9. BobwhiteQuailLover

    BobwhiteQuailLover Country Girl[IMG]emojione/assets/png/2665.png?v=2.

    Sep 25, 2010
    Quote:Thanks!!! [​IMG] This is my first year soo................. I need to know how to care for them. Any tips?
  10. vicki2x2

    vicki2x2 Super Chick

    Feb 9, 2008
    Central Michigan
    Each rabbit will need their own cage, they don't do well together, to much of a chance of fighting, or chewing on each others fur, which would not be good for showing. A good quality feed, not anything you can buy at walmart or a pet store with seeds or stuff in it, that stuff it first off, old, second, poor quality. Then they need hay to munch on, or another type of fiber that several rabbit breeders have recently told me they are using is plain cheerios. A handful a week or a few a day, my buns love them. They need protection for the weather, so where to get out of the wind, rain, snow and sun. So a roof and at least a couple of sides, or inside a building with good ventilation. Heat will kill a rabbit quicker than cold. So when it is hot, plenty of fresh water, even frozen water bottles will help.

    To show, trim nails, make sure the inside of their ears are clean. Sometimes their need to be wiped down with a wet wipe for stray hairs or little stains. Cornstarch can help with small stains too. Holding them often and working the showmanship steps helps get used to being handled and makes it easier when you are showing them. Treats are fine, in moderation. Careful of diarrhea, it is deadly to bunnies. If they get it, stop whatever treat immediately, offer hay and oats to stop the diarrhea.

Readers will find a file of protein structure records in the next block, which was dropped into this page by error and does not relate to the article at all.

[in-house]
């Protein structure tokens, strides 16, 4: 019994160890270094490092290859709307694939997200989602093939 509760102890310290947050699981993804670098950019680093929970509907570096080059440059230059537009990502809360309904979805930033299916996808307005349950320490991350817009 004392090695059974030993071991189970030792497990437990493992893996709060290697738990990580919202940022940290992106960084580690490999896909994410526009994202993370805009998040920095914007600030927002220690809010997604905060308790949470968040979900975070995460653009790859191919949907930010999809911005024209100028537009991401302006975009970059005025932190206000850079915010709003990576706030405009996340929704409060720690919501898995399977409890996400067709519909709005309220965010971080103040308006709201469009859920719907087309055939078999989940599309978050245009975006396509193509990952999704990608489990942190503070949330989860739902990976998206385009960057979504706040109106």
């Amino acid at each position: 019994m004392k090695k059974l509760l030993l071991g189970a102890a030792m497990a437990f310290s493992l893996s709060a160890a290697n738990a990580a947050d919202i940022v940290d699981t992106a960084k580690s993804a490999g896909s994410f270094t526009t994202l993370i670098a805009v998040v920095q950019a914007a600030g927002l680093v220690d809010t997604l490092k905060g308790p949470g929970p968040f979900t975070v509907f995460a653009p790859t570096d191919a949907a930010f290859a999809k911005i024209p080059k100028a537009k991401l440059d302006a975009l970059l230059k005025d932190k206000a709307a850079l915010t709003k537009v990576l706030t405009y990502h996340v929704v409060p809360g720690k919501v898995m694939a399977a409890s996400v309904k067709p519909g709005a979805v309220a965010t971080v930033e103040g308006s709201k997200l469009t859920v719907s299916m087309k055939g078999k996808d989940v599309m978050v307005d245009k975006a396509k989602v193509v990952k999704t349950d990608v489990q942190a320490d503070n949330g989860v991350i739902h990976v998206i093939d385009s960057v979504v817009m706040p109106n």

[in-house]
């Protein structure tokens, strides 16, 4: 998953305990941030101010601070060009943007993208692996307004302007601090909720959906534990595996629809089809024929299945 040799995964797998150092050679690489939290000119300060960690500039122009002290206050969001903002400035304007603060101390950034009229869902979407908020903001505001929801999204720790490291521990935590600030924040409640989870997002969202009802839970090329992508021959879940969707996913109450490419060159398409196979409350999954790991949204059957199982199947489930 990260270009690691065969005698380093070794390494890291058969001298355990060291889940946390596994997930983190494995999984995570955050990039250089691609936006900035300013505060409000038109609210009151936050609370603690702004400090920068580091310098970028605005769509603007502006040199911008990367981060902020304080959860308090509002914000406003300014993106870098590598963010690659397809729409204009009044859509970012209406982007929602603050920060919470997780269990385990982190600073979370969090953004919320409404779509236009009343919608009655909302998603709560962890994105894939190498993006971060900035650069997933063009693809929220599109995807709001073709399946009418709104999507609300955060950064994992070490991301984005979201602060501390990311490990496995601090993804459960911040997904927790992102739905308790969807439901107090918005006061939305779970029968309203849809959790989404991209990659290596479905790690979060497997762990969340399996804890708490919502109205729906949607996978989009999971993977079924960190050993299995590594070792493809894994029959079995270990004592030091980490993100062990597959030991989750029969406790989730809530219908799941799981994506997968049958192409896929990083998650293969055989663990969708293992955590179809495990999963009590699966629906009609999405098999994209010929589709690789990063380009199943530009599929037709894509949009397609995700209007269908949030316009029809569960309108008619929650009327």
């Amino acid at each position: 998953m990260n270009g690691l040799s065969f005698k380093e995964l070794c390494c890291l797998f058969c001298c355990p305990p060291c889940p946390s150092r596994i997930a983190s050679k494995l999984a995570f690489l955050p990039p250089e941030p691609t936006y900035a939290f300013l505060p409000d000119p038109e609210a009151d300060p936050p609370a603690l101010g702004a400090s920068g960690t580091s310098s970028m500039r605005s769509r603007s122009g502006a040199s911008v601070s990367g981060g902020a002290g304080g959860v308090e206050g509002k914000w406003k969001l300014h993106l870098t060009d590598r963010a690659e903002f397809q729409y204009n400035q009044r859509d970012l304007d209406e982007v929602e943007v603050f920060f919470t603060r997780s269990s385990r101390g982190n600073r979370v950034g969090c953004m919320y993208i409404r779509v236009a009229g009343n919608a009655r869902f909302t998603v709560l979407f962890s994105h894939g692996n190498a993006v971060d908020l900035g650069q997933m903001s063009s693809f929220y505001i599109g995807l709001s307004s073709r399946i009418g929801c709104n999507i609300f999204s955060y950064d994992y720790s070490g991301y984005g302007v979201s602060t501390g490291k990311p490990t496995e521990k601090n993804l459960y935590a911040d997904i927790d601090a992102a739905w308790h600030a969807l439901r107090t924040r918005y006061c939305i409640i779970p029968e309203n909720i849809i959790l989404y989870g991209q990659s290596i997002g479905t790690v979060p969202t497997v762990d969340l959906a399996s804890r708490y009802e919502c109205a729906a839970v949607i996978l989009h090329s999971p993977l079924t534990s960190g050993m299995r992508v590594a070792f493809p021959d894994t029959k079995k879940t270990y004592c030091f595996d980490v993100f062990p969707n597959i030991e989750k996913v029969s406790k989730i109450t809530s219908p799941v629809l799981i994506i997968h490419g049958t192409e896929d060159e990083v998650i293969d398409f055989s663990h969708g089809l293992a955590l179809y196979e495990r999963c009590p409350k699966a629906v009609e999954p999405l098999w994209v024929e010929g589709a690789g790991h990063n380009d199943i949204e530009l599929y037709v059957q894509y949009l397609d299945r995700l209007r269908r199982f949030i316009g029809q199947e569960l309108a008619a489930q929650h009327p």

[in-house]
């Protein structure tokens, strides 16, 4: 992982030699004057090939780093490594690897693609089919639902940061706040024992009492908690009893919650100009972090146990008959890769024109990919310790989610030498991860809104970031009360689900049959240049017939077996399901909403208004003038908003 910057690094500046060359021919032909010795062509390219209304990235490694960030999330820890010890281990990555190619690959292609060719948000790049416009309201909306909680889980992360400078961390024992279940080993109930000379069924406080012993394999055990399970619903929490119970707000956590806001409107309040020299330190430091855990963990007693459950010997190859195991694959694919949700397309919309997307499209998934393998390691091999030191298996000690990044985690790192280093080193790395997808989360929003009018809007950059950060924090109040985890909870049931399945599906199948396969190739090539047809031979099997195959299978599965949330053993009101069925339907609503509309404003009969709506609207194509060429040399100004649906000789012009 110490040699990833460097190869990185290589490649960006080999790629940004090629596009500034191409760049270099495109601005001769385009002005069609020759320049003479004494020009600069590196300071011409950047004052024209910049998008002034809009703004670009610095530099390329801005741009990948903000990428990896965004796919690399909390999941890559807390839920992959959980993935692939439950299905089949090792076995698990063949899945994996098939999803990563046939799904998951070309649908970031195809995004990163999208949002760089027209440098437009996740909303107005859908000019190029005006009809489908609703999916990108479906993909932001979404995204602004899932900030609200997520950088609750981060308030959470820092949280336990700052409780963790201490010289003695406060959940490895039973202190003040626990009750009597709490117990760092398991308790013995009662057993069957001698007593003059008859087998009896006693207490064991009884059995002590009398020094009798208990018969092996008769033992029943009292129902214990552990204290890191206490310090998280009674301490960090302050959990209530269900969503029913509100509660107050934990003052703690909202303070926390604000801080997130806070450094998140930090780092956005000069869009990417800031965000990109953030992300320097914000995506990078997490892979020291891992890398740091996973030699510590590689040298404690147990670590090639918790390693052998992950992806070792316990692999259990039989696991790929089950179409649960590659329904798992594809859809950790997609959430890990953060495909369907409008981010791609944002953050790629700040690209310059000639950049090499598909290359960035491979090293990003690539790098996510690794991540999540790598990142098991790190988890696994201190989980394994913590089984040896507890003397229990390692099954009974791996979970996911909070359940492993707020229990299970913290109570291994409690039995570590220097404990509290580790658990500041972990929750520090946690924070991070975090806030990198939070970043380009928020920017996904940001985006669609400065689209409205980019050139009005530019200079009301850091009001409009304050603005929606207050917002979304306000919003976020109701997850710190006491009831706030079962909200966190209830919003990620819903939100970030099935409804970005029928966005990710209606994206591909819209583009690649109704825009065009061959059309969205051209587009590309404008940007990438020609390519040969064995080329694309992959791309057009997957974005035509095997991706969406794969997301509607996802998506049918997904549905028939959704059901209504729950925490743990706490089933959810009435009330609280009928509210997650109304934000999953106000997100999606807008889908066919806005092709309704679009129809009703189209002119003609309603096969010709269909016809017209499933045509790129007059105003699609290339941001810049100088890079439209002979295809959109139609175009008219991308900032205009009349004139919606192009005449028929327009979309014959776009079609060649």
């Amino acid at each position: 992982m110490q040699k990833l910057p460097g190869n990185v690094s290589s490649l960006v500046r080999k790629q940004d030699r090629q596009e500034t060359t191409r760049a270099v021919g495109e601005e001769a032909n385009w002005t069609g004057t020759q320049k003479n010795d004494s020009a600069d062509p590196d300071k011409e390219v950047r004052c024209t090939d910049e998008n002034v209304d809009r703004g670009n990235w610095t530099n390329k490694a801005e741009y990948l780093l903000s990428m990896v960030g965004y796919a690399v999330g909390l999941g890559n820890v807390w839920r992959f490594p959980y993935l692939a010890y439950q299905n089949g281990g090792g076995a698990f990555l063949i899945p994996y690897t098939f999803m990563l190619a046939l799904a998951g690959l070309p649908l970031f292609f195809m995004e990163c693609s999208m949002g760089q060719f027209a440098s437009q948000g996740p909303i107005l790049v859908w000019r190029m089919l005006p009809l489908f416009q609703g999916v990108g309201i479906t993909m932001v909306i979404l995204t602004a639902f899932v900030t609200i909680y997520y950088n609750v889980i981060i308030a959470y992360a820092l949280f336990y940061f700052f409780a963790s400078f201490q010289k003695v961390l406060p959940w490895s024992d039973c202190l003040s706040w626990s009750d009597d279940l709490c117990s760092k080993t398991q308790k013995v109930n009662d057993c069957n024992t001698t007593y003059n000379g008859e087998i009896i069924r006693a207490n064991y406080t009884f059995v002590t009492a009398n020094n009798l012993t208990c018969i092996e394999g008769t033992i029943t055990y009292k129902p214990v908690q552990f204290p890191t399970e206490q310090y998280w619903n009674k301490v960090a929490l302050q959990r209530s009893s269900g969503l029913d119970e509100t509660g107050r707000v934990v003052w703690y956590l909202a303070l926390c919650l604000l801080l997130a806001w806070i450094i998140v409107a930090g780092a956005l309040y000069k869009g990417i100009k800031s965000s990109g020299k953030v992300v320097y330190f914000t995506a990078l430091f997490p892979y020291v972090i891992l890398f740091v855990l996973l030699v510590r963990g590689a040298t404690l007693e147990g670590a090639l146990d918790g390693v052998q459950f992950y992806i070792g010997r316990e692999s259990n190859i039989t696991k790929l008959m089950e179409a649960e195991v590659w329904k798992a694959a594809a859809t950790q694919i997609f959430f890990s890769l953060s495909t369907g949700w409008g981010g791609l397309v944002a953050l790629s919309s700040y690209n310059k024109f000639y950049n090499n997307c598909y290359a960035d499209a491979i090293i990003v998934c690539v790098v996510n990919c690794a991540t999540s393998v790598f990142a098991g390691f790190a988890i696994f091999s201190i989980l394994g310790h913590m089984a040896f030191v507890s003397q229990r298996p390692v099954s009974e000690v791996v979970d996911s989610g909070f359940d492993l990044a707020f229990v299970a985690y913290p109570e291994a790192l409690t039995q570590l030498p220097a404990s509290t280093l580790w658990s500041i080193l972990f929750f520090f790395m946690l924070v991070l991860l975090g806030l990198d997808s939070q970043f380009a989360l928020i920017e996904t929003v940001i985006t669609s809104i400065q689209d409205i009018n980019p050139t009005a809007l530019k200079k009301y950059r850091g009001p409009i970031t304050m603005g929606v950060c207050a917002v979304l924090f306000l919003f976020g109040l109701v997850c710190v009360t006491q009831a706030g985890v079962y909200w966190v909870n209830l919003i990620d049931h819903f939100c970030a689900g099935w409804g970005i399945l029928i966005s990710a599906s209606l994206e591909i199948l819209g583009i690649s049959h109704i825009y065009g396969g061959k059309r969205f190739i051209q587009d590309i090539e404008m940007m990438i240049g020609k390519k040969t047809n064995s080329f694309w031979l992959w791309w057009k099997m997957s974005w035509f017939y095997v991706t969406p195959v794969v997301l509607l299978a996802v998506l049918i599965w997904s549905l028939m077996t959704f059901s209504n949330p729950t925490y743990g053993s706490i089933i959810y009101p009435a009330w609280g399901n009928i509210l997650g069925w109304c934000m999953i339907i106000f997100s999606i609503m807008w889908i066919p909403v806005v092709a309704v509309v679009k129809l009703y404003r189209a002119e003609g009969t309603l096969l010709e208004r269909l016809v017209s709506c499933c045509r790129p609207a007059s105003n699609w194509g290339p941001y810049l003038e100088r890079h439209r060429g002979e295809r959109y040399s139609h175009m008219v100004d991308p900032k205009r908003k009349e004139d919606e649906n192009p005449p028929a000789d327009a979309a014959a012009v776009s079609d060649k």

A great book to have is ARBA Standard of Perfection, this will really help with showmanship, as there is tons of info on different breeds, rabbits in general, health, the different types of fur, body types, eye colors, number of teeth, reproduction, etc. and this is the type of questions they will ask you in showmanship.